Chapter 2 : Microorganisms
An organism is a living thing that ingests and breaks down food for energy and nutrients, excretes undigested food as waste and is capable of reproduction.
A microorganism is simply a very, very small organism that cannot be seen with the naked eye.
Microorganisms are studied extensively in the subject of microbiology.
A microorganism can have one cell or a cluster of cells, and can only be seen by using a microscope.
Microorganisms are organized into six fields of study:
Bacteriology is the study of bacteria.
This subdivision of microbiology involves the identification, classification, and characterization of bacterial species.
A person who studies bacteriology is a bacteriologist.
Virology is the study of viruses and virus-like agents.
The study includes:
Topics covered in this snack-sized chapter:
- Classification and evolution,
- Their ways to infect and exploit cells for virus reproduction,
- The techniques to isolate and culture them,
Virology is often considered a part of either microbiology or medicine.
Mycology is the branch of biology concerned with the study of fungi.
The study includes:
- Their use in research and therapy.
- Their genetic and biochemical properties,
- Their uses to humans, including as a source for tinder, medicinal uses (e.g., penicillin), food (e.g., beer, wine, cheese, edible mushrooms) and entheogens,
Phycology is the scientific study of algae.
Phycology is a branch of life science and often is regarded as a sub discipline of botany.
Protozoology is the study of protozoan, the "animal-like" protists.
Studies the origins, behavior, diseases, genetics, and life processes of animals and wildlife.
Parasitology is the study of parasites, their hosts, and the relationship between them.
As a biological discipline, the scope of parasitology is not determined by the organism or environment in question, but by their way of life.
There are three distinct domains of organisms in nature:
The Bacteria possess the following characteristics:
- Their dangers, such as poisoning or infection.
- Bacteria are prokaryotic cells.
- Like the Eukarya, they have membranes composed of unbranched fatty acid chains attached to glycerol by ester linkages.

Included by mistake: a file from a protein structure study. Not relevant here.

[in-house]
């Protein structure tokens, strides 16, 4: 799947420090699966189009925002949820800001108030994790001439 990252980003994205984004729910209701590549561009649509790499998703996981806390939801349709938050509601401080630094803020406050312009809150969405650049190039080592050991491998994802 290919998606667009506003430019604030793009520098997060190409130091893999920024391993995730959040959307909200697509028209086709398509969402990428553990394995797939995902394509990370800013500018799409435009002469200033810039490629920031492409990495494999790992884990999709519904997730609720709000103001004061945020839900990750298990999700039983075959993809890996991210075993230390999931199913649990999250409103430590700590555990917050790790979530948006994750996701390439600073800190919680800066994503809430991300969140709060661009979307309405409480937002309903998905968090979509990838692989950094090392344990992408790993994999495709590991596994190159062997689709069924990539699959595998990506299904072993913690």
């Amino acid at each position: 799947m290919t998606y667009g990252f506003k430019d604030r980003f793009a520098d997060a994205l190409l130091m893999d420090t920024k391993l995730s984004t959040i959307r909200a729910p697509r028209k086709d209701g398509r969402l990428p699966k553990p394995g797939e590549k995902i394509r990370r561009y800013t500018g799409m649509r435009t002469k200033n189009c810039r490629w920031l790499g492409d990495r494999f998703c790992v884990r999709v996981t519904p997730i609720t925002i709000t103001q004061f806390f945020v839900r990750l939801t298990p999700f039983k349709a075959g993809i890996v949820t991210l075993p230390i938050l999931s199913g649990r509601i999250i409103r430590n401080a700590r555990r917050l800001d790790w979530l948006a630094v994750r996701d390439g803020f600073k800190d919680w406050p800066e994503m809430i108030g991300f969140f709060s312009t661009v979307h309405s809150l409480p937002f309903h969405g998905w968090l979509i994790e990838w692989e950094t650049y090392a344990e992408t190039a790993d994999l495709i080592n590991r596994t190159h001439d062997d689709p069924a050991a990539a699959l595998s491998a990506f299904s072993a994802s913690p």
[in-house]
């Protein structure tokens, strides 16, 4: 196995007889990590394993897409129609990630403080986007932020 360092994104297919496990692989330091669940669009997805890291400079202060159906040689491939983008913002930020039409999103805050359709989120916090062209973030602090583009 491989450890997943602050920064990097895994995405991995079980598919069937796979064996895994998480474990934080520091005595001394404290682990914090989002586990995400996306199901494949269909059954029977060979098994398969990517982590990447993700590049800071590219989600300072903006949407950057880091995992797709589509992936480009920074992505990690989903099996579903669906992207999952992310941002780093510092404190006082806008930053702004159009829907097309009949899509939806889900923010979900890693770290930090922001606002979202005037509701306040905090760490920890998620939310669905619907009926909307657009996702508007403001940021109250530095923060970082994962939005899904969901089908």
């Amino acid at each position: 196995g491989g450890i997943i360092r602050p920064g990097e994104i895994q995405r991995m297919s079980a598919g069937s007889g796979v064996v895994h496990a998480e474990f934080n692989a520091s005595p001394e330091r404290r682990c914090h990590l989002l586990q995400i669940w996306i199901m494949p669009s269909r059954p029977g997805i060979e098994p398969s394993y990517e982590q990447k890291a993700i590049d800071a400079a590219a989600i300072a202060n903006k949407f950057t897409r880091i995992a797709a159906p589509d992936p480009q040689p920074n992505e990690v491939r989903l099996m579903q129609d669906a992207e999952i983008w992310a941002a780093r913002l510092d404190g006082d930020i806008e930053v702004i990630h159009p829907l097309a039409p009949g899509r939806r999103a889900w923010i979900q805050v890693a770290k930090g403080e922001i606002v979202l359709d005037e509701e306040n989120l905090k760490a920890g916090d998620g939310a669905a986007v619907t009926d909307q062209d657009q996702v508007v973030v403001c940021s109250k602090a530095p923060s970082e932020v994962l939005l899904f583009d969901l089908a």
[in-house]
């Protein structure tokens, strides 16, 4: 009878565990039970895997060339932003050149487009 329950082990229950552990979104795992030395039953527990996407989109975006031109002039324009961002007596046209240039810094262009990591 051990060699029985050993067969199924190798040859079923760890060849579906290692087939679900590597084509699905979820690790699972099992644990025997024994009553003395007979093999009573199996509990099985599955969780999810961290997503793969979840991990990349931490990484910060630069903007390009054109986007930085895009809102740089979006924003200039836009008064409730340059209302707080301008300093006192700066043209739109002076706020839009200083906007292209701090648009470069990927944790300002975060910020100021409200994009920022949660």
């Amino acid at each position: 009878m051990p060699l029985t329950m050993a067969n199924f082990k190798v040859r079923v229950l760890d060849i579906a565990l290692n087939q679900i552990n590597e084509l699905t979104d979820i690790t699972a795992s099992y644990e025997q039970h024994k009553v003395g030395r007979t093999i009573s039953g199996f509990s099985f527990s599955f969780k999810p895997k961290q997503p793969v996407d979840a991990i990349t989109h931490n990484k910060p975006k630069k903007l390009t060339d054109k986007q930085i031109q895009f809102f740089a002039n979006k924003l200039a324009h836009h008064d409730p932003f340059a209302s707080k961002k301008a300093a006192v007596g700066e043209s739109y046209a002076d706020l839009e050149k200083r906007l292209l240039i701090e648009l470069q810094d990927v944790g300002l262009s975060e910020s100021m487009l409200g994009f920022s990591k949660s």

- The cell walls of Bacteria, unlike the Archaea and the Eukarya, contain peptidoglycan.
- Bacteria are sensitive to traditional antibacterial antibiotics but are resistant to most antibiotics that affect Eukarya.
The Eukarya possess the following characteristics:
- Bacteria contain rRNA that is unique to the Bacteria as indicated by the presence of molecular regions distinctly different from the rRNA of Archaea and Eukarya.
- Eukarya have eukaryotic cells.
- Like Bacteria, they have membranes composed of unbranched fatty acid chains attached to glycerol by ester linkages.
- Not all Eukarya possess cells with a cell wall, but for those Eukarya having a cell wall, that wall contains no peptidoglycan.
- Eukarya are resistant to traditional antibacterial antibiotics but are sensitive to most antibiotics that affect eukaryotic cells.
The Eukarya are subdivided into the following kingdoms:
- Eukarya contain rRNA that is unique to Eukarya as indicated by the presence of molecular regions distinctly different from the rRNA of Archaea and Bacteria.
Protista are simple, predominately unicellular eukaryotic organisms.
Fungi are unicellular or multicellular organisms with eukaryotic cell types.
The cells have cell walls but are not organized into tissues.
They do not carry out photosynthesis. Instead, they obtain nutrients through absorption.
Plants are multicellular organisms composed of eukaryotic cells.
The cells are organized into tissues and have cell walls.
They obtain nutrients by photosynthesis and absorption.
Animals are multicellular organisms composed of eukaryotic cells.
The cells are organized into tissues and lack cell walls.
They do not carry out photosynthesis and obtain nutrients primarily by ingestion.
The Archaea possess the following characteristics:
- Archaea are prokaryotic cells.
- Unlike Bacteria and Eukarya, the Archaea have membranes composed of branched hydrocarbon chains (many also containing rings within the hydrocarbon chains) attached to glycerol by ether linkages.
- The cell walls of Archaea contain no peptidoglycan.
- Archaea are not sensitive to some antibiotics that affect Bacteria, but are sensitive to some antibiotics that affect Eukarya.
- Archaea contain rRNA that is unique to the Archaea as indicated by the presence of molecular regions distinctly different from the rRNA of Bacteria and Eukarya.